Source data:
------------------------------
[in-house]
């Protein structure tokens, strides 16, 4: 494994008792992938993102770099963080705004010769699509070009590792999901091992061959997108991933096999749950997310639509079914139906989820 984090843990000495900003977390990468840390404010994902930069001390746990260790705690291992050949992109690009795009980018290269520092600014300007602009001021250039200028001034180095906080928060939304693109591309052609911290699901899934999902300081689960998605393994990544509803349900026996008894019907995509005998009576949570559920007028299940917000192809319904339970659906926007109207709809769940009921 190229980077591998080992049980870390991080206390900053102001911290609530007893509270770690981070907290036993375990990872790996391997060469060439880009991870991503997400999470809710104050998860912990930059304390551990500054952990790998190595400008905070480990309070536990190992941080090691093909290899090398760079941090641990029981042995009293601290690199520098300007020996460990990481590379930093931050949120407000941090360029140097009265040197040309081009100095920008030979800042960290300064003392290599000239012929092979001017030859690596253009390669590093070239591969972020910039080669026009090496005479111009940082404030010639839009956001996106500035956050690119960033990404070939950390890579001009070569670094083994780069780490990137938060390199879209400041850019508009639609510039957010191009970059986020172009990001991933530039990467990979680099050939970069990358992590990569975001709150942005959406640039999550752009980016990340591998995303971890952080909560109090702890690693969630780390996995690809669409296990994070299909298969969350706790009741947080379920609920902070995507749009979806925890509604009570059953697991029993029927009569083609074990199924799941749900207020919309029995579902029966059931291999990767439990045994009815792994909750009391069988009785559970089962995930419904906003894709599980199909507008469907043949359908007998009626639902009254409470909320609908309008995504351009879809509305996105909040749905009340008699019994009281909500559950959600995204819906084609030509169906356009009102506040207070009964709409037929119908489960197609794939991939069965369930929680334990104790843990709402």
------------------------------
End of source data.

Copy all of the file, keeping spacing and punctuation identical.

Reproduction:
[in-house]
């Protein structure tokens, strides 16, 4: 494994008792992938993102770099963080705004010769699509070009590792999901091992061959997108991933096999749950997310639509079914139906989820 984090843990000495900003977390990468840390404010994902930069001390746990260790705690291992050949992109690009795009980018290269520092600014300007602009001021250039200028001034180095906080928060939304693109591309052609911290699901899934999902300081689960998605393994990544509803349900026996008894019907995509005998009576949570559920007028299940917000192809319904339970659906926007109207709809769940009921 190229980077591998080992049980870390991080206390900053102001911290609530007893509270770690981070907290036993375990990872790996391997060469060439880009991870991503997400999470809710104050998860912990930059304390551990500054952990790998190595400008905070480990309070536990190992941080090691093909290899090398760079941090641990029981042995009293601290690199520098300007020996460990990481590379930093931050949120407000941090360029140097009265040197040309081009100095920008030979800042960290300064003392290599000239012929092979001017030859690596253009390669590093070239591969972020910039080669026009090496005479111009940082404030010639839009956001996106500035956050690119960033990404070939950390890579001009070569670094083994780069780490990137938060390199879209400041850019508009639609510039957010191009970059986020172009990001991933530039990467990979680099050939970069990358992590990569975001709150942005959406640039999550752009980016990340591998995303971890952080909560109090702890690693969630780390996995690809669409296990994070299909298969969350706790009741947080379920609920902070995507749009979806925890509604009570059953697991029993029927009569083609074990199924799941749900207020919309029995579902029966059931291999990767439990045994009815792994909750009391069988009785559970089962995930419904906003894709599980199909507008469907043949359908007998009626639902009254409470909320609908309008995504351009879809509305996105909040749905009340008699019994009281909500559950959600995204819906084609030509169906356009009102506040207070009964709409037929119908489960197609794939991939069965369930929680334990104790843990709402």